INFOTECH: Is WiFi Strangling Your Internet Connection Speeds?
Recent Gauteng Business News
The Internet is transitioning from being a ‘nice to have’ to being a necessary utility for both business and home users, making it imperative it for Internet connections to be fast and stable. Whether to access the latest cloud solutions or stream High Definition (HD) video, many businesses and consumers are investing in high speed Internet connections, such as that offered by fibre. Yet these consumers often struggle to actually get the speeds that their connection boasts, causing them to lay the blame at their service provider’s door in frustration and anger. But could their Wi-Fi equipment be the real culprit, asks Calvin Collett.
A network is only as fast as its slowest point. Where networks comprise a mix of old and new technology, older equipment could be incapable of delivering the speeds and performance of newer technology, effectively becoming a bottleneck for the data travelling through this point. For example, a person could have a 100 Megabit per second (Mbps) fibre line connecting to an older Wi-Fi router, but will only achieve 40Mbps due to this being the maximum speed that their Wi-Fi router supports. Wi-Fi equipment that makes use of outdated wireless standards are often the reason behind slow speeds, rather than poor connectivity from the service provider.
Wireless standards dictate the speed capability of a WiFi router based on its intrinsic technology. The original 802.11 standard enabled WiFi devices to deliver speeds of up to 2Mbps which, at one stage, was great. But today? Not so much. Since then it has undergone many iterations from 802.11a to 802.11b and 802.11g, each offering higher speeds than the previous standard. The latest standards are 802.11n, also known as Wireless-N, which offers speeds of up to 300Mbps, and 802.11ac, which gives us speeds of up to 450Mbps. Wi-Fi routers based on these standards use technology which enables them to make use of multiple wireless signals and antennae to deliver faster, better connectivity than ever before.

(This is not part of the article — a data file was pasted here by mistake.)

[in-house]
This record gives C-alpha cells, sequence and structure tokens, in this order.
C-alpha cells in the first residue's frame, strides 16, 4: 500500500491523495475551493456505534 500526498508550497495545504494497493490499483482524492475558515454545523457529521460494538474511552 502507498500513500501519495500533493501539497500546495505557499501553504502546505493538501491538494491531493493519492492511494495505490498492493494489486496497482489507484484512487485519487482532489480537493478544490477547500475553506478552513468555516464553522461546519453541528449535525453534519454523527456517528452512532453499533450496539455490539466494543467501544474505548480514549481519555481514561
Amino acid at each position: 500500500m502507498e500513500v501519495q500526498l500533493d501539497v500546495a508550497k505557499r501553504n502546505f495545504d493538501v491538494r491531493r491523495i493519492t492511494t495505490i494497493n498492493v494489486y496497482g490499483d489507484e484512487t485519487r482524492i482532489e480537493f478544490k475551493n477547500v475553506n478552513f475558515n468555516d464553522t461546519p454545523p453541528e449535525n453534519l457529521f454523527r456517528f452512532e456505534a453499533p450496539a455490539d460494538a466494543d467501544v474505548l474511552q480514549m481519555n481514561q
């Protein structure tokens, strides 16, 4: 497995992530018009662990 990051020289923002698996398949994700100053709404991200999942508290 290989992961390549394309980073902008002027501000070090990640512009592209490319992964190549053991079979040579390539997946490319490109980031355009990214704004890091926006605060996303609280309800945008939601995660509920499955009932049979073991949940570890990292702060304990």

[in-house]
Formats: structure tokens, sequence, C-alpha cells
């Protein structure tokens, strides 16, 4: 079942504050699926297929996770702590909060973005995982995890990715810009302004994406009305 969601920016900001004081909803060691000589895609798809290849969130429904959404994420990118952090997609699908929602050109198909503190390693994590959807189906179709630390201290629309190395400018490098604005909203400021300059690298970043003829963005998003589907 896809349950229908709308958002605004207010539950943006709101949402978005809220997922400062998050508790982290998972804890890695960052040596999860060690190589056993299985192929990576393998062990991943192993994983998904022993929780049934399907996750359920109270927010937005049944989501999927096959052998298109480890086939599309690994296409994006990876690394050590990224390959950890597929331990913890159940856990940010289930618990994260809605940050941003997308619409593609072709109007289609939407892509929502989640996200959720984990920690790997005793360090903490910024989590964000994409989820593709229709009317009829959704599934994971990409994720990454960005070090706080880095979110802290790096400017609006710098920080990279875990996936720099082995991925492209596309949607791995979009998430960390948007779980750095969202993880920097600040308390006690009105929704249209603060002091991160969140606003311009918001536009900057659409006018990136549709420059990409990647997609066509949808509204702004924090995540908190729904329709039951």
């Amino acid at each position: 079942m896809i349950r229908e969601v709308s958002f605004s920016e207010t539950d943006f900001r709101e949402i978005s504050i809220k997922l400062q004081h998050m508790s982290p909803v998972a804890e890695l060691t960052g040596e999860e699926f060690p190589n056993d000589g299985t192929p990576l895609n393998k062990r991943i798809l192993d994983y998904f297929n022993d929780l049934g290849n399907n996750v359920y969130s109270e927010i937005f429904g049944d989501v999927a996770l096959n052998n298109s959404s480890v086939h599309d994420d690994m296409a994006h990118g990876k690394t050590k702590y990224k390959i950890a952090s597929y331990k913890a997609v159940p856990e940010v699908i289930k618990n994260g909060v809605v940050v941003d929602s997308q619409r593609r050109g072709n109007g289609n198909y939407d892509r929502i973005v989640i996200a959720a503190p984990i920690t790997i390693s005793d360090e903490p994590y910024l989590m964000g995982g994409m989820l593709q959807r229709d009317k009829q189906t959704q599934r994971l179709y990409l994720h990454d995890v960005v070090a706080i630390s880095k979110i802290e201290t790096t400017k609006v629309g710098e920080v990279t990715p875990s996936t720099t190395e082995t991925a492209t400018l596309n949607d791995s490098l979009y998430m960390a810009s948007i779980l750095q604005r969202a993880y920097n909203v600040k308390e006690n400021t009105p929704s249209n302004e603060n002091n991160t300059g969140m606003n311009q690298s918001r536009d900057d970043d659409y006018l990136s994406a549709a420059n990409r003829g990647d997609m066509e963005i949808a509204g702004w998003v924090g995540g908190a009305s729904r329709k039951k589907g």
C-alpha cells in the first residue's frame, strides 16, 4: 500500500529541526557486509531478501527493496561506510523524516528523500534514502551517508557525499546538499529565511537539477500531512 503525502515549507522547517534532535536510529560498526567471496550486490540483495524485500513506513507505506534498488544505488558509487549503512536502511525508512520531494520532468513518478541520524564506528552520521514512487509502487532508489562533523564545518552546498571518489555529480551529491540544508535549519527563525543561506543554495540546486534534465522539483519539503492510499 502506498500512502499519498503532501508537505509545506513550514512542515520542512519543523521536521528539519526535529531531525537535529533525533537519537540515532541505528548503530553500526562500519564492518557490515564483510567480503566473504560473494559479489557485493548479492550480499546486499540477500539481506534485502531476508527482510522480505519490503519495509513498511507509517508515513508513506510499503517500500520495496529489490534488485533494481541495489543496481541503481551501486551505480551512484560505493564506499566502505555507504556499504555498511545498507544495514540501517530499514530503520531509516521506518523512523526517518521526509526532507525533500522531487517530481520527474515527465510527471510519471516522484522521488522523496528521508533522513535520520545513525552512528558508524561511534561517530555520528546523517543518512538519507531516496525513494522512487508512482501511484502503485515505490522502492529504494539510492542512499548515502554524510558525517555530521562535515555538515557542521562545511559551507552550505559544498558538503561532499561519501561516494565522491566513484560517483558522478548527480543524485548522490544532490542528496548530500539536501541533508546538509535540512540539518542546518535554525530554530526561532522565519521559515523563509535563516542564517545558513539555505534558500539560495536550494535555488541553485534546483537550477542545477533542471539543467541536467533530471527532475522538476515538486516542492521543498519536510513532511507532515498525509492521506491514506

In order to ensure that you are getting the speeds promised by your service provider, you need to be certain that your Wi-Fi router is capable of matching the speed of your connection. The appropriate action would be to ask your service provider to confirm that the Wi-Fi router won’t cause any bottlenecks on your connectivity. If the Wi-Fi router is not the problem, you may need to check the Wi-Fi capability of your computer or notebook which could also be using older standards and, therefore, be incapable of meeting the connection speeds.
In cases where the equipment, be it your computer or the Wi-Fi router, is causing your connection to slow down, it is best to upgrade to newer technology to take full advantage of your connection. Of course, the need to upgrade is determined by your connection speed. If have only purchased a 2Mbps Internet connection, for example, older Wi-Fi equipment and computers should be fine and any slowness can rightly be investigated with your service provider.
Slow speeds can also result from poor signal strength. If the place where you need connectivity the most is far from where your Wi-Fi router is located, you may need to re-evaluate the positioning of the device, or look at adding more Wi-Fi devices to your network, effectively extending the signal. A good service provider will ensure that proper surveys are done to give you coverage where you need it most. How much coverage you need, though, is up to you. A person requiring coverage in every room of their house or office building will need more Wi-Fi devices than a person who only needs coverage in, say, their living room or board room.
Whatever your connectivity needs, ensuring you get the best out of your service need not be something you have to work out on your own. Partnering with a reputable and knowledgeable service provider will ensure you get the most out of your Internet connection and the devices connected to it, giving you the speeds and functionality you expect and deserve.
Business News Sector Tags: Infotech|